Kate Kretz is a textile artist from Washington, D.C.
“One of the functions of art is to strip us bare, reminding us of the fragility common to every human being across continents and centuries. Often, I will meet someone, and the visible weight of his or her life becomes almost unbearable to me, it rips me open. The objects that I make are an attempt to articulate this feeling.
“These are serious times for many people, and this body of work, made during a difficult period in my own narrative, has literally saved my life. The repetitive act of embroidery seems to be made for calming worry… trying to tie things down, sew them in, make them stay. Embroidering with hair possesses its own unique intensity: each barely perceptible stitch is like a rosary bead, marking a tiny but ardent prayer whispered over and over.
“I consider the inordinate amount of time invested in each piece as a gift given to the viewer. It often feels as though the cathectic things I make are an act of profound resistance: I give birth to the tactile as I am swallowed by the virtual. I obsess over craft as our world becomes disposable. I wield emotion in its messiness because it’s uncool. I work until my hands shake, because the world does not care.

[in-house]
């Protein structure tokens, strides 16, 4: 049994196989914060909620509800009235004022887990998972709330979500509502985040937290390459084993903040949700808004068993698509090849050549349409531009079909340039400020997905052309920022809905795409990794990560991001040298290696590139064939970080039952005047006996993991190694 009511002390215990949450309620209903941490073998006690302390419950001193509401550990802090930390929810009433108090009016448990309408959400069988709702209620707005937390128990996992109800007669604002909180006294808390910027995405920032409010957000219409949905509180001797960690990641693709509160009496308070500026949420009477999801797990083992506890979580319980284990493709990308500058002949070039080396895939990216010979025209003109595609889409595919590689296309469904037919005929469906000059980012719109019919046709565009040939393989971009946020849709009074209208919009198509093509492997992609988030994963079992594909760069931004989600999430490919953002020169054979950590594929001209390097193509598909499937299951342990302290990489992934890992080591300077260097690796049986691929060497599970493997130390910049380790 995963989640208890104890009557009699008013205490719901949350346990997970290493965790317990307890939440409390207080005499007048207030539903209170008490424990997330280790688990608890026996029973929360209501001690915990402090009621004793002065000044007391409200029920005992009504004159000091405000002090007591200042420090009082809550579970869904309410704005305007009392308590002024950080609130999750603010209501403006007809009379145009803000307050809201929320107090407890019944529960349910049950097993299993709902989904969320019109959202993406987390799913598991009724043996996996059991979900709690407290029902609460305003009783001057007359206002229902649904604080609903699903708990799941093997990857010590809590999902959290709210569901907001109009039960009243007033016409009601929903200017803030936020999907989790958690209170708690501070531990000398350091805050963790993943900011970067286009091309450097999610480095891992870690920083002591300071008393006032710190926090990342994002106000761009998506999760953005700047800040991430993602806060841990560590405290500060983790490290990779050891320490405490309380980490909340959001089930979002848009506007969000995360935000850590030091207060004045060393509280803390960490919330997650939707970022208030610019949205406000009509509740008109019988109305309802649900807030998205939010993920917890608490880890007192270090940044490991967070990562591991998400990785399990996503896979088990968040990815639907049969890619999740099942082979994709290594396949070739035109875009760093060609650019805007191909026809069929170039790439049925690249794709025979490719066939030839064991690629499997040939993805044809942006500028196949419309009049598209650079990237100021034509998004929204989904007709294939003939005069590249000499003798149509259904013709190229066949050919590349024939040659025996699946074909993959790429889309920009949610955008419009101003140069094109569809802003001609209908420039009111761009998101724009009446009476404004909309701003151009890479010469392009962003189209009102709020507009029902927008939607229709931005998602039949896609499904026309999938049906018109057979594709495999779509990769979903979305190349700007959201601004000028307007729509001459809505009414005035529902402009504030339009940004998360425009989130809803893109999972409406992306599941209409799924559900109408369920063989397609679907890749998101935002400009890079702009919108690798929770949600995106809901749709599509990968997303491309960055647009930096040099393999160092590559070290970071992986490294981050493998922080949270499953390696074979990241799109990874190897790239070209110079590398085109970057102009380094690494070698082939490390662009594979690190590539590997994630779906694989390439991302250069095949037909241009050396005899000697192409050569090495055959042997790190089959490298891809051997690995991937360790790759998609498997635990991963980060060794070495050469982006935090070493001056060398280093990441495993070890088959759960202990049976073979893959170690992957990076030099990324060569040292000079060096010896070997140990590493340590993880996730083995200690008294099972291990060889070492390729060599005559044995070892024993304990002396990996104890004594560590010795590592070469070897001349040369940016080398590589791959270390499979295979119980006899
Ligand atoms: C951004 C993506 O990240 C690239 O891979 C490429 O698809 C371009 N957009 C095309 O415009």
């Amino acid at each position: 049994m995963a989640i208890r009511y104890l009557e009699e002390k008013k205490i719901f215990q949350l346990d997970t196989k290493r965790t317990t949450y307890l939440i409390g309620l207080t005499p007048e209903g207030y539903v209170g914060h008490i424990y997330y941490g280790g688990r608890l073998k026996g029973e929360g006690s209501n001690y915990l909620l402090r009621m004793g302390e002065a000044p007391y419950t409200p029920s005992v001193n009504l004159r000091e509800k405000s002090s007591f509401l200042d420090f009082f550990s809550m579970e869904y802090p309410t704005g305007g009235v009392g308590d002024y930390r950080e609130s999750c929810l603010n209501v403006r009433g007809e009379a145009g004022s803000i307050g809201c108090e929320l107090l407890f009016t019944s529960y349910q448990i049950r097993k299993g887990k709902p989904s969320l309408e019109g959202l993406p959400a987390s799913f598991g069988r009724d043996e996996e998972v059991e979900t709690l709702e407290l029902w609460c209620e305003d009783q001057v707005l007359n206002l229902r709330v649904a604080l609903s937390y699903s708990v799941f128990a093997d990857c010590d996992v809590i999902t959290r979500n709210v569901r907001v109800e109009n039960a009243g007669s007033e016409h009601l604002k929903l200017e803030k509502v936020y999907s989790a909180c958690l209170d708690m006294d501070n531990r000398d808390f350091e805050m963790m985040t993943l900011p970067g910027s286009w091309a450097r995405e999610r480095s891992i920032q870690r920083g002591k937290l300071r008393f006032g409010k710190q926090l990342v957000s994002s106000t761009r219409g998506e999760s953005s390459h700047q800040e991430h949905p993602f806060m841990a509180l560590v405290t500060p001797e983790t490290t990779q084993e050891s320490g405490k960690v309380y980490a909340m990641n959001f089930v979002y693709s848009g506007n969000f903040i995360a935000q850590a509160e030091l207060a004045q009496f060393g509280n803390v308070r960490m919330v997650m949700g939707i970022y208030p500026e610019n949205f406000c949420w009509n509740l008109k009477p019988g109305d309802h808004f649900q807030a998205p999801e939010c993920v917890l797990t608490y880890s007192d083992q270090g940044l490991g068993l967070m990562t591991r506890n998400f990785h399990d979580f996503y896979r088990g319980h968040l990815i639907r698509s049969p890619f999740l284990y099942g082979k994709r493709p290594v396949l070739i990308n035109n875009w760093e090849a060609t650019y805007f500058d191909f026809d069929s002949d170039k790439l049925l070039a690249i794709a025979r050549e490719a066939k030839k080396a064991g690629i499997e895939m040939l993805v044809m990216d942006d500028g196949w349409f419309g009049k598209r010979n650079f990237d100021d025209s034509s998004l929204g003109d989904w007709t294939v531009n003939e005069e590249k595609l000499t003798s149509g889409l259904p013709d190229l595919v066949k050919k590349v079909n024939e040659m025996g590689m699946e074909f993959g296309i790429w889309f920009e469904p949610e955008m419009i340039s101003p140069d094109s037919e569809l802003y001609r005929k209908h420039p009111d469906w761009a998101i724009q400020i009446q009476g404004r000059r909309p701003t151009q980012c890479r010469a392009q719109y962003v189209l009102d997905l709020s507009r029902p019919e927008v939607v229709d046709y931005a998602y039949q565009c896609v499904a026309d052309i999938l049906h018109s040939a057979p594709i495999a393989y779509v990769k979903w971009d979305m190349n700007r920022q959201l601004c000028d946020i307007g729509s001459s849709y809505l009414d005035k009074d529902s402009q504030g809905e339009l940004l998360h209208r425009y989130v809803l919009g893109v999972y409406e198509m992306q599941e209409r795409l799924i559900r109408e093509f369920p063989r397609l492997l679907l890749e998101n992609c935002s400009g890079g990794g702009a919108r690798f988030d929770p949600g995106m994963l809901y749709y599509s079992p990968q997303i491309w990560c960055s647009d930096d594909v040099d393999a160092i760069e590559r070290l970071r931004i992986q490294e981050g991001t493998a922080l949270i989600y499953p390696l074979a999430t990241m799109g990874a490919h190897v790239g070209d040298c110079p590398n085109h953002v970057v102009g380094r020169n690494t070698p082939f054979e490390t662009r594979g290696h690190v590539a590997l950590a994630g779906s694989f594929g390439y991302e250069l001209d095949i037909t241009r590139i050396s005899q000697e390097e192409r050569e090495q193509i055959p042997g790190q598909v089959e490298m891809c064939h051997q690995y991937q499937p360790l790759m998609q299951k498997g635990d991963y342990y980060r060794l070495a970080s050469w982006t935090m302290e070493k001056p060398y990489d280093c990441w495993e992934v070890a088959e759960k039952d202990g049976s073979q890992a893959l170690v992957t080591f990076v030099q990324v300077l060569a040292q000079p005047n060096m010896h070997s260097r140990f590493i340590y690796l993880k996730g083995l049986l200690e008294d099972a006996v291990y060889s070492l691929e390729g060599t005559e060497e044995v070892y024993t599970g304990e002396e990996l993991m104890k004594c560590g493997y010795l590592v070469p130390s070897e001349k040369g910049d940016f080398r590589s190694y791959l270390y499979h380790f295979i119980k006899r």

“I am banging my head against the wall, but the stain is beautiful.”
There is a real darkness to Kate’s work, but it’s an understated darkness. Her choice of materials has often has a tangible connection to the pieces she has made and there are hints of obsession in some of the works.
Technically I think they are remarkable – using human hair as a material must require delicate patience and the mass of french knots in the Final Word is further testament to Kate’s conscientious approach to her work. It’s really terrific work.
You can find out more about Kate at her website – and you must check out her psychological clothing series – and learn more about her work and process on her blog.
She also has a solo exhibition at Hardcore Art Contemporary Space in Miami until July 7th. If you can’t make it, you can check out the work on Flickr.
The Cutting (& Stitching) Edge is brought to you in association with PUSH: Stitchery, the contemporary embroidered art book curated by Jamie Chalmers. Featuring 30 textile-based artists from around the world, it’s a must have for needlework fans.